Journal Article

Opa1 deficiency in a mouse model of dominant optic atrophy leads to retinal ganglion cell dendropathy

Pete A. Williams, James E. Morgan and Marcela Votruba

in Brain

Published on behalf of The Guarantors of Brain

Volume 133, issue 10, pages 2942-2951
Published in print October 2010 | ISSN: 0006-8950
Published online September 2010 | e-ISSN: 1460-2156 | DOI: https://dx.doi.org/10.1093/brain/awq218
Opa1 deficiency in a mouse model of dominant optic atrophy leads to retinal ganglion cell dendropathy

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The heterozygous mutation B6;C3-Opa1Q285STOP, which models autosomal dominant optic atrophy, leads to a 50% reduction in Opa1 transcript and protein in the mouse retina and neural tissues and is associated with visual dysfunction and structural changes in the murine retina and optic nerve. In this article we use this model to quantify and evaluate the dendritic morphology of retinal ganglion cells. Retinal ganglion cells in Opa1+/ mutant mice (n = 16) and accompanying age- and sex-matched controls (n = 11) (age ranges of <10, 10–15 and >20 months) were labelled DiOlistically with carbocyanine dyes to quantify changes in dendritic tree architecture as a function of age. We observed localized dendritic reduction to sublamina b of the inner plexiform layer without retinal ganglion cell loss, showing dendritic pruning of on- but not off-centre retinal ganglion cells, and this effect was exacerbated with age. The mean dendritic field area was reduced in on-centre retinal ganglion cells of 10- to 15-month-old mice (−24.24%; CV = 0.68; P < 0.05) and >20-month-old mice (−43.22%; CV = 0.75; P < 0.05) compared with age-matched wild-type controls. Similar changes were seen in average total dendritic length in on-centre retinal ganglion cells of 10- to 15-month-old mice (−31.66%; CV = 0.67; P < 0.05) and >20-month-old mice (−49.55%; CV = 0.63; P < 0.05). Sholl analysis showed a marked difference in the dendritic arborization of on-centre retinal ganglion cells in the 10- to 15-month-old group (area under the curve −21.67%; P > 0.05) and of the >20-month-old group (area under the curve −42.12%; P < 0.05) compared with the control group. There was no detectable change in dendritic morphology in <10-month-old Opa1+/ mutant mice compared with wild-type (P > 0.05). No significant changes (P > 0.05) were seen in off-centre retinal ganglion cells. Finally, there was also no significant change (P > 0.05) in the retinal ganglion cell count across all age groups. In conclusion, we show dendritic pruning in on-centre retinal ganglion cells of the Opa1+/ mouse model of autosomal dominant optic atrophy from as early as 10 months of age. These results highlight the importance of normal mitochondrial fusion balance, as influenced by the OPA1 protein in maintaining the dendritic morphology of retinal ganglion cells. Dendritic pruning precedes the onset of clinical visual loss and structural changes in the optic nerve in the absence of significant cell loss.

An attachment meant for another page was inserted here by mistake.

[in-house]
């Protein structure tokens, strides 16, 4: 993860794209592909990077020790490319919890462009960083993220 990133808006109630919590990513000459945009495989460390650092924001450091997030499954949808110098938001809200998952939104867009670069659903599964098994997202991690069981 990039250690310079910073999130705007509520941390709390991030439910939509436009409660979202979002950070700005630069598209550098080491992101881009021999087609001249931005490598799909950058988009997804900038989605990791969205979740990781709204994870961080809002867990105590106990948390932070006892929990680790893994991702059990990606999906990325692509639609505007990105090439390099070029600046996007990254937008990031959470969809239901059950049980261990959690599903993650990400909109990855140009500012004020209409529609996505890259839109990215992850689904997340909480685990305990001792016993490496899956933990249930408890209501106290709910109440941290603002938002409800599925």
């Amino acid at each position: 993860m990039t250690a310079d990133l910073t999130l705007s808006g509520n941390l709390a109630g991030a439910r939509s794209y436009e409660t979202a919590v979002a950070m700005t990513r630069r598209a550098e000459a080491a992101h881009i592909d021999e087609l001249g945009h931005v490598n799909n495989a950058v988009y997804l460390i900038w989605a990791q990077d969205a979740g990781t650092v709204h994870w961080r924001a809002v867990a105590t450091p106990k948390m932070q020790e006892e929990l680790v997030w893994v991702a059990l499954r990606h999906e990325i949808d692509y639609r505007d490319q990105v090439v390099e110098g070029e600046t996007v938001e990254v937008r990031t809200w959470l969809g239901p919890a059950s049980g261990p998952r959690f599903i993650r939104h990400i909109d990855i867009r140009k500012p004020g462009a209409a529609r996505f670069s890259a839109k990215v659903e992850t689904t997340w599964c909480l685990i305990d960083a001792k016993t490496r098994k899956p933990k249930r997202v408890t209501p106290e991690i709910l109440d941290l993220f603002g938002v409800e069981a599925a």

Keywords: Opa1; retinal ganglion cells; dendrite; dominant optic atrophy; mitochondria

Journal Article.  4173 words.  Illustrated.

Subjects: Neurology ; Neuroscience

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